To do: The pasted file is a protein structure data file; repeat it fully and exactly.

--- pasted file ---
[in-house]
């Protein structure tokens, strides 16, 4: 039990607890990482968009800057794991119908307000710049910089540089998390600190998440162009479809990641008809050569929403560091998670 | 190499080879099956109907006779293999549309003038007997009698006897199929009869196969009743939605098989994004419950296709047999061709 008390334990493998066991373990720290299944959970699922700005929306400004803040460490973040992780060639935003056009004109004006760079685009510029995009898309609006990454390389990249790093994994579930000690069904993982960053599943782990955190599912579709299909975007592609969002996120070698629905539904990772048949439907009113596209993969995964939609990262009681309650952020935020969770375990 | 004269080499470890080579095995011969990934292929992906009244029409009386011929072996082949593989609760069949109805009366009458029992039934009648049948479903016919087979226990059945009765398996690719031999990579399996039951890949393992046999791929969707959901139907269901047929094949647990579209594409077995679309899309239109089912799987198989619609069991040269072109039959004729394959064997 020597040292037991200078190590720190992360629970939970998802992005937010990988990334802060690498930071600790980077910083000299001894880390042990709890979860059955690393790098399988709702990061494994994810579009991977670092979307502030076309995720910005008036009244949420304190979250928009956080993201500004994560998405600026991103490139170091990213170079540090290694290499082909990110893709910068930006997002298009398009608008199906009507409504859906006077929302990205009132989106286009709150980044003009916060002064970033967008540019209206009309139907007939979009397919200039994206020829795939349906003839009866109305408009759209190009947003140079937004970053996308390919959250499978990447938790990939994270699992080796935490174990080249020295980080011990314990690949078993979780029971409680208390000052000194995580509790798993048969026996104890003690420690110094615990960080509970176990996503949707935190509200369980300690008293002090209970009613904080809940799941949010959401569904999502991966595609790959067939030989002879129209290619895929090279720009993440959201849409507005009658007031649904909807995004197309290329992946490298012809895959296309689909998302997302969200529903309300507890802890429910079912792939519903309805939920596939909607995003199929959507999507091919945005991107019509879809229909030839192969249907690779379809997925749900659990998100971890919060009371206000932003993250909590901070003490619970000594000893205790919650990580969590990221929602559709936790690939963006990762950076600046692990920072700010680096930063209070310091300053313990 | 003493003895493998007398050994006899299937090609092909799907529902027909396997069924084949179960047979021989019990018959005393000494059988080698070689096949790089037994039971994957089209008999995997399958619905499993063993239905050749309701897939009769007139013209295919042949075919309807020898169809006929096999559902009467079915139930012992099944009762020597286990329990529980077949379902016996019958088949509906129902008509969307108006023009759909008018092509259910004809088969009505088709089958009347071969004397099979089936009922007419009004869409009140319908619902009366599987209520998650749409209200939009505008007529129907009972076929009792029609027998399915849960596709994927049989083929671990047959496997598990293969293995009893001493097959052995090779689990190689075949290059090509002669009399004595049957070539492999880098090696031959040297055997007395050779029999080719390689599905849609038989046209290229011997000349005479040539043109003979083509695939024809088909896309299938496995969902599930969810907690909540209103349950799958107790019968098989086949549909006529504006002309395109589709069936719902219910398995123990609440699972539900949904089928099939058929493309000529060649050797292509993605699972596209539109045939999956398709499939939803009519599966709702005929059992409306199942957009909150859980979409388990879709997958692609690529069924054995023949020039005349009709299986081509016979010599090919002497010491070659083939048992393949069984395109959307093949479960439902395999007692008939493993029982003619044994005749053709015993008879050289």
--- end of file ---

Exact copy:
[in-house]
């Protein structure tokens, strides 16, 4: 039990607890990482968009800057794991119908307000710049910089540089998390600190998440162009479809990641008809050569929403560091998670 | 190499080879099956109907006779293999549309003038007997009698006897199929009869196969009743939605098989994004419950296709047999061709 008390334990493998066991373990720290299944959970699922700005929306400004803040460490973040992780060639935003056009004109004006760079685009510029995009898309609006990454390389990249790093994994579930000690069904993982960053599943782990955190599912579709299909975007592609969002996120070698629905539904990772048949439907009113596209993969995964939609990262009681309650952020935020969770375990 | 004269080499470890080579095995011969990934292929992906009244029409009386011929072996082949593989609760069949109805009366009458029992039934009648049948479903016919087979226990059945009765398996690719031999990579399996039951890949393992046999791929969707959901139907269901047929094949647990579209594409077995679309899309239109089912799987198989619609069991040269072109039959004729394959064997 020597040292037991200078190590720190992360629970939970998802992005937010990988990334802060690498930071600790980077910083000299001894880390042990709890979860059955690393790098399988709702990061494994994810579009991977670092979307502030076309995720910005008036009244949420304190979250928009956080993201500004994560998405600026991103490139170091990213170079540090290694290499082909990110893709910068930006997002298009398009608008199906009507409504859906006077929302990205009132989106286009709150980044003009916060002064970033967008540019209206009309139907007939979009397919200039994206020829795939349906003839009866109305408009759209190009947003140079937004970053996308390919959250499978990447938790990939994270699992080796935490174990080249020295980080011990314990690949078993979780029971409680208390000052000194995580509790798993048969026996104890003690420690110094615990960080509970176990996503949707935190509200369980300690008293002090209970009613904080809940799941949010959401569904999502991966595609790959067939030989002879129209290619895929090279720009993440959201849409507005009658007031649904909807995004197309290329992946490298012809895959296309689909998302997302969200529903309300507890802890429910079912792939519903309805939920596939909607995003199929959507999507091919945005991107019509879809229909030839192969249907690779379809997925749900659990998100971890919060009371206000932003993250909590901070003490619970000594000893205790919650990580969590990221929602559709936790690939963006990762950076600046692990920072700010680096930063209070310091300053313990 | 003493003895493998007398050994006899299937090609092909799907529902027909396997069924084949179960047979021989019990018959005393000494059988080698070689096949790089037994039971994957089209008999995997399958619905499993063993239905050749309701897939009769007139013209295919042949075919309807020898169809006929096999559902009467079915139930012992099944009762020597286990329990529980077949379902016996019958088949509906129902008509969307108006023009759909008018092509259910004809088969009505088709089958009347071969004397099979089936009922007419009004869409009140319908619902009366599987209520998650749409209200939009505008007529129907009972076929009792029609027998399915849960596709994927049989083929671990047959496997598990293969293995009893001493097959052995090779689990190689075949290059090509002669009399004595049957070539492999880098090696031959040297055997007395050779029999080719390689599905849609038989046209290229011997000349005479040539043109003979083509695939024809088909896309299938496995969902599930969810907690909540209103349950799958107790019968098989086949549909006529504006002309395109589709069936719902219910398995123990609440699972539900949904089928099939058929493309000529060649050797292509993605699972596209539109045939999956398709499939939803009519599966709702005929059992409306199942957009909150859980979409388990879709997958692609690529069924054995023949020039005349009709299986081509016979010599090919002497010491070659083939048992393949069984395109959307093949479960439902395999007692008939493993029982003619044994005749053709015993008879050289």